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Hill v. State

Supreme Court of Arkansas

April 6, 2017

JESSIE E. HILL, PETITIONER
v.
STATE OF ARKANSAS, RESPONDENT

         PRO SE SECOND PETITION TO REINVEST JURISDICTION IN THE TRIAL COURT TO CONSIDER A PETITION FOR WRIT OF ERROR CORAM NOBIS; MOTION FOR WRIT OF AUDITA QUERELA [GRANT COUNTY CIRCUIT COURT, NO. 27CR-95-38]

          PER CURIAM

         Petitioner Jessie E. Hill is incarcerated in the Arkansas Department of Correction pursuant to a judgment entered on September 18, 1995, in Grant County, which reflects a conviction for capital murder for which he was sentenced to life without parole. This court affirmed the judgment. Hill v. State, 325 Ark. 419, 931 S.W.2d 64 (1996). Hill was subsequently convicted of first-degree murder pursuant to a judgment of conviction entered in Ouachita County and was sentenced as a habitual offender to 720 months' imprisonment to be served consecutively to the life sentence. No appeal was taken from the Ouachita County judgment, as Hill's pro se motion to file a belated appeal was denied. Hill v. State, CR-96-710 (Ark. Nov. 4, 1996) (unpublished per curiam).

         Hill subsequently pursued multiple postconviction remedies without success, including two petitions for a writ of error coram nobis. Hill v. State, CR-96-270 (Ark. Mar. 13, 2008) (unpublished per curiam) (denying petition to reinvest jurisdiction in the Grant County Circuit Court to consider a petition for a writ of error coram nobis); Hill v. State, 2013 Ark. 383 (per curiam) (affirming denial of petition for a writ of error coram nobis by the Ouachita County Circuit Court).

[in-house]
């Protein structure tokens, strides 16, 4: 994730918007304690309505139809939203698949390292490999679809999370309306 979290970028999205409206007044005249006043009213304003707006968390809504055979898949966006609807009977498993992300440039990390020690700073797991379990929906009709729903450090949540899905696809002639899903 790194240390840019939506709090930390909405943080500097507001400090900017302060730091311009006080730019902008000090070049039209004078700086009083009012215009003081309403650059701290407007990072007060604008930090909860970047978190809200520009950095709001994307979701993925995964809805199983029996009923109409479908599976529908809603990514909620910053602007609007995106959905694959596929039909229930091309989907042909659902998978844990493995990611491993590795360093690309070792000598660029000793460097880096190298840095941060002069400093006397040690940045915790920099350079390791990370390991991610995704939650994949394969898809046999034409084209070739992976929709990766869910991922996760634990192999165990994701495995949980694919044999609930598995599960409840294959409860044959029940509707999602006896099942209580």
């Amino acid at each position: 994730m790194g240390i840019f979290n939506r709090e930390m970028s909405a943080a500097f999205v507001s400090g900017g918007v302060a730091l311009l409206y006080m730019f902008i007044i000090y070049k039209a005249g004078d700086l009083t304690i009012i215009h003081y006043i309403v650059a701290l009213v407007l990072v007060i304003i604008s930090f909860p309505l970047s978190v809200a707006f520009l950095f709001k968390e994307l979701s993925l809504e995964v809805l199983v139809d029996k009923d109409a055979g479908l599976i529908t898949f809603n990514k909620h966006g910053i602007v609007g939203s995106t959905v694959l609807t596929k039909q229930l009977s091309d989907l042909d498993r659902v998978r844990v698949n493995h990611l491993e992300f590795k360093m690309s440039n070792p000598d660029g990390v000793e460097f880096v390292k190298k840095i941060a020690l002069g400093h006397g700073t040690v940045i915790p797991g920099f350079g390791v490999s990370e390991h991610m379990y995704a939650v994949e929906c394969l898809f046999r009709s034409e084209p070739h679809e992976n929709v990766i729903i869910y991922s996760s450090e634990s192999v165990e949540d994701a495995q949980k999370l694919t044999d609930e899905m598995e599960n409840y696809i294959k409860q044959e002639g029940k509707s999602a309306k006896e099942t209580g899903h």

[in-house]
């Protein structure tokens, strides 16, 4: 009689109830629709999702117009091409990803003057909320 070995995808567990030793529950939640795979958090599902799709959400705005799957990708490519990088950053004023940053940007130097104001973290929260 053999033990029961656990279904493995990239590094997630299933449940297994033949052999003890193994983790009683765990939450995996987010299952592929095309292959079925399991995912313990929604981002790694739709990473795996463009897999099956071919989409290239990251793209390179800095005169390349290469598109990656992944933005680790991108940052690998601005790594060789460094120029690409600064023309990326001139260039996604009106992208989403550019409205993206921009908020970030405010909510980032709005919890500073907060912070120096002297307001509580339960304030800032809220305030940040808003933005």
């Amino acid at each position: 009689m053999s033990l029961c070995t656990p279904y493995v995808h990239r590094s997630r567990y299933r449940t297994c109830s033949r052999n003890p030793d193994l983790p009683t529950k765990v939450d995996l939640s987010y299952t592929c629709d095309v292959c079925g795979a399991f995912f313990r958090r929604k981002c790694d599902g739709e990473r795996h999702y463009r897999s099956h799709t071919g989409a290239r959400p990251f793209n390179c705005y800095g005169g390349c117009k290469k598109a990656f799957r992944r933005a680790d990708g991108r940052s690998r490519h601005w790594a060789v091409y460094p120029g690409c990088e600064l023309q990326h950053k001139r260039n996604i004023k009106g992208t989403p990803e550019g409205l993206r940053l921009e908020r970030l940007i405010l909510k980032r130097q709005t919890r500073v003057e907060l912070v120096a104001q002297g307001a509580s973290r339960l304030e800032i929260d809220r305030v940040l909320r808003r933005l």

Now before this court is Hill's second petition to reinvest jurisdiction in the trial court to consider a writ of error coram nobis in the Grant County case. In his latest petition for the writ, Hill alleges that the prosecutor withheld exculpatory evidence with respect to the Grant County conviction for capital murder as well as in the Ouachita County conviction for first-degree murder.[1]

         We first note that a petition filed in this court for leave to proceed in the trial court where the judgment was entered is necessary after a judgment has been affirmed on appeal because, in that case, the trial court can entertain a petition for writ of error coram nobis only after we grant permission. Roberts v. State, 2013 Ark. 56, at 11, 425 S.W.3d 771, 778. Because there was no appeal from Hill's conviction in Ouachita County for first-degree murder, it is not necessary for Hill to obtain permission from this court to file a petition for a writ of error coram nobis in the Ouachita County Circuit Court. Thus, Hill's allegations pertaining to his conviction for first-degree murder in Ouachita County will not be considered or addressed by this court.